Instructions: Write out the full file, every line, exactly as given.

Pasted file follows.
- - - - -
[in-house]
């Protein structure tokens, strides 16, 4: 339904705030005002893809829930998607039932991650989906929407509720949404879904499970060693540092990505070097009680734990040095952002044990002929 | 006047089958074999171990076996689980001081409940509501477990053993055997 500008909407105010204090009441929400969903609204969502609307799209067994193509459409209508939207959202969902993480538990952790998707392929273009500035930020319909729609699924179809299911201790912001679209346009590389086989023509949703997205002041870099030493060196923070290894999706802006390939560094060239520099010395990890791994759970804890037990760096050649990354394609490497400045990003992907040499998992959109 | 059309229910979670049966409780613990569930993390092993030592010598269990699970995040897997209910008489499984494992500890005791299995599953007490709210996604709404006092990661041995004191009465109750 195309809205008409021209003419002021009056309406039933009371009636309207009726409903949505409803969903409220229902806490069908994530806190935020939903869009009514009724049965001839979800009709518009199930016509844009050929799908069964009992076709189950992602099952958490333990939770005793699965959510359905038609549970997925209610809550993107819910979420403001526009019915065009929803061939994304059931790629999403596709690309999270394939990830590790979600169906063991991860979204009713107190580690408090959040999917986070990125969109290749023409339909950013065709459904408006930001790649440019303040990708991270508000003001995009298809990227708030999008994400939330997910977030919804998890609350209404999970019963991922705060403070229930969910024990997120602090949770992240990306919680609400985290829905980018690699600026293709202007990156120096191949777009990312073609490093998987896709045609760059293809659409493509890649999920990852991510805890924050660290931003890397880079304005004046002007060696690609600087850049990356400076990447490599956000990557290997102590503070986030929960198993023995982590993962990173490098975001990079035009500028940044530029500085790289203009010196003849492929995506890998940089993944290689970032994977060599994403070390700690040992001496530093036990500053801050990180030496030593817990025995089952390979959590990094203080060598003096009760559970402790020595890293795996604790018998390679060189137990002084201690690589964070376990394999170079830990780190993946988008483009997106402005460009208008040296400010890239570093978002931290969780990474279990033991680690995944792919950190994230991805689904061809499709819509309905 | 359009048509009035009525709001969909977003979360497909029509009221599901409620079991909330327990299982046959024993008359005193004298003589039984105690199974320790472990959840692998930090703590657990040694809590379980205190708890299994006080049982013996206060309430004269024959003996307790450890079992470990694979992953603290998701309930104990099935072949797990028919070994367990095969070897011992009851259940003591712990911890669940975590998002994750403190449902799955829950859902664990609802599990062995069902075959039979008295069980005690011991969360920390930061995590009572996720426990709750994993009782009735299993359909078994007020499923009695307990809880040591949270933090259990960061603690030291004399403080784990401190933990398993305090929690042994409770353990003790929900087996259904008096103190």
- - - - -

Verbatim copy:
[in-house]
């Protein structure tokens, strides 16, 4: 339904705030005002893809829930998607039932991650989906929407509720949404879904499970060693540092990505070097009680734990040095952002044990002929 | 006047089958074999171990076996689980001081409940509501477990053993055997 500008909407105010204090009441929400969903609204969502609307799209067994193509459409209508939207959202969902993480538990952790998707392929273009500035930020319909729609699924179809299911201790912001679209346009590389086989023509949703997205002041870099030493060196923070290894999706802006390939560094060239520099010395990890791994759970804890037990760096050649990354394609490497400045990003992907040499998992959109 | 059309229910979670049966409780613990569930993390092993030592010598269990699970995040897997209910008489499984494992500890005791299995599953007490709210996604709404006092990661041995004191009465109750 195309809205008409021209003419002021009056309406039933009371009636309207009726409903949505409803969903409220229902806490069908994530806190935020939903869009009514009724049965001839979800009709518009199930016509844009050929799908069964009992076709189950992602099952958490333990939770005793699965959510359905038609549970997925209610809550993107819910979420403001526009019915065009929803061939994304059931790629999403596709690309999270394939990830590790979600169906063991991860979204009713107190580690408090959040999917986070990125969109290749023409339909950013065709459904408006930001790649440019303040990708991270508000003001995009298809990227708030999008994400939330997910977030919804998890609350209404999970019963991922705060403070229930969910024990997120602090949770992240990306919680609400985290829905980018690699600026293709202007990156120096191949777009990312073609490093998987896709045609760059293809659409493509890649999920990852991510805890924050660290931003890397880079304005004046002007060696690609600087850049990356400076990447490599956000990557290997102590503070986030929960198993023995982590993962990173490098975001990079035009500028940044530029500085790289203009010196003849492929995506890998940089993944290689970032994977060599994403070390700690040992001496530093036990500053801050990180030496030593817990025995089952390979959590990094203080060598003096009760559970402790020595890293795996604790018998390679060189137990002084201690690589964070376990394999170079830990780190993946988008483009997106402005460009208008040296400010890239570093978002931290969780990474279990033991680690995944792919950190994230991805689904061809499709819509309905 | 359009048509009035009525709001969909977003979360497909029509009221599901409620079991909330327990299982046959024993008359005193004298003589039984105690199974320790472990959840692998930090703590657990040694809590379980205190708890299994006080049982013996206060309430004269024959003996307790450890079992470990694979992953603290998701309930104990099935072949797990028919070994367990095969070897011992009851259940003591712990911890669940975590998002994750403190449902799955829950859902664990609802599990062995069902075959039979008295069980005690011991969360920390930061995590009572996720426990709750994993009782009735299993359909078994007020499923009695307990809880040591949270933090259990960061603690030291004399403080784990401190933990398993305090929690042994409770353990003790929900087996259904008096103190």